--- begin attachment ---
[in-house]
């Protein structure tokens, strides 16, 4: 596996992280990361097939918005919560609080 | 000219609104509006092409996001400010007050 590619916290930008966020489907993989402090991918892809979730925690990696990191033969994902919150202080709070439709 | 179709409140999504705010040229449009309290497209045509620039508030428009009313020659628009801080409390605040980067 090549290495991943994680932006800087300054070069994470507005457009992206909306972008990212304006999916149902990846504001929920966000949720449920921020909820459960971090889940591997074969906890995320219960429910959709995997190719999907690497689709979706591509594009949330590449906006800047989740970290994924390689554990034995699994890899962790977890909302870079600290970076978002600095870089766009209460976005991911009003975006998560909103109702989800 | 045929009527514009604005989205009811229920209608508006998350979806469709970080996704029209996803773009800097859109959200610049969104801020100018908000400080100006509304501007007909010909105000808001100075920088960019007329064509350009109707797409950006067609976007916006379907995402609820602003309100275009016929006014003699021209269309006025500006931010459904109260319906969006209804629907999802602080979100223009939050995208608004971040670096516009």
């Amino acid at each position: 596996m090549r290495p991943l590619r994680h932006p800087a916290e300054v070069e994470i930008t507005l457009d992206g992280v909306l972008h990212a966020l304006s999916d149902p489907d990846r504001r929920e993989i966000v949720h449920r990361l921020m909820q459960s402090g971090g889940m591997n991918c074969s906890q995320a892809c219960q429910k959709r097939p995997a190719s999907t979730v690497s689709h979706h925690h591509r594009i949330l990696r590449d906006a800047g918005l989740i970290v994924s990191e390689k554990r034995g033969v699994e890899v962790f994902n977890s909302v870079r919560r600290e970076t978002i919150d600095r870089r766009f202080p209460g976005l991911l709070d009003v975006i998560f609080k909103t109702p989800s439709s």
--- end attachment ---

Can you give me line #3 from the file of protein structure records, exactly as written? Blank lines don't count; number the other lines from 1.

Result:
């Amino acid at each position: 596996m090549r290495p991943l590619r994680h932006p800087a916290e300054v070069e994470i930008t507005l457009d992206g992280v909306l972008h990212a966020l304006s999916d149902p489907d990846r504001r929920e993989i966000v949720h449920r990361l921020m909820q459960s402090g971090g889940m591997n991918c074969s906890q995320a892809c219960q429910k959709r097939p995997a190719s999907t979730v690497s689709h979706h925690h591509r594009i949330l990696r590449d906006a800047g918005l989740i970290v994924s990191e390689k554990r034995g033969v699994e890899v962790f994902n977890s909302v870079r919560r600290e970076t978002i919150d600095r870089r766009f202080p209460g976005l991911l709070d009003v975006i998560f609080k909103t109702p989800s439709s």